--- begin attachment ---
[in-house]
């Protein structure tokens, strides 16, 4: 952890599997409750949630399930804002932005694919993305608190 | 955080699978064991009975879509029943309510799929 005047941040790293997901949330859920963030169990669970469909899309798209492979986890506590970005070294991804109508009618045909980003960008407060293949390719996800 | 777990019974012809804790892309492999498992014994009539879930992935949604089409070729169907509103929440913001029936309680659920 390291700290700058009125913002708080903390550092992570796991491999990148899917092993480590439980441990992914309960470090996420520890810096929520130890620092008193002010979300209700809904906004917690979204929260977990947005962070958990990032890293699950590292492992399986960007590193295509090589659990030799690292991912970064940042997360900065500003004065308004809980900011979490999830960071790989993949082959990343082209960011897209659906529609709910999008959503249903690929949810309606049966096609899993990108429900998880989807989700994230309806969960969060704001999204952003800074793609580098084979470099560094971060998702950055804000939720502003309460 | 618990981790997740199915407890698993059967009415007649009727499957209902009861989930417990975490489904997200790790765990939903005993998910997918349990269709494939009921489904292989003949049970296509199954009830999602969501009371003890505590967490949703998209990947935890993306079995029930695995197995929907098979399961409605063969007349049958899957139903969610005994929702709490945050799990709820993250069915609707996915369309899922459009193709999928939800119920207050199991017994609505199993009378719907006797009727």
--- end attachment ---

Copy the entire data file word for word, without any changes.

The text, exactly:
[in-house]
């Protein structure tokens, strides 16, 4: 952890599997409750949630399930804002932005694919993305608190 | 955080699978064991009975879509029943309510799929 005047941040790293997901949330859920963030169990669970469909899309798209492979986890506590970005070294991804109508009618045909980003960008407060293949390719996800 | 777990019974012809804790892309492999498992014994009539879930992935949604089409070729169907509103929440913001029936309680659920 390291700290700058009125913002708080903390550092992570796991491999990148899917092993480590439980441990992914309960470090996420520890810096929520130890620092008193002010979300209700809904906004917690979204929260977990947005962070958990990032890293699950590292492992399986960007590193295509090589659990030799690292991912970064940042997360900065500003004065308004809980900011979490999830960071790989993949082959990343082209960011897209659906529609709910999008959503249903690929949810309606049966096609899993990108429900998880989807989700994230309806969960969060704001999204952003800074793609580098084979470099560094971060998702950055804000939720502003309460 | 618990981790997740199915407890698993059967009415007649009727499957209902009861989930417990975490489904997200790790765990939903005993998910997918349990269709494939009921489904292989003949049970296509199954009830999602969501009371003890505590967490949703998209990947935890993306079995029930695995197995929907098979399961409605063969007349049958899957139903969610005994929702709490945050799990709820993250069915609707996915369309899922459009193709999928939800119920207050199991017994609505199993009378719907006797009727």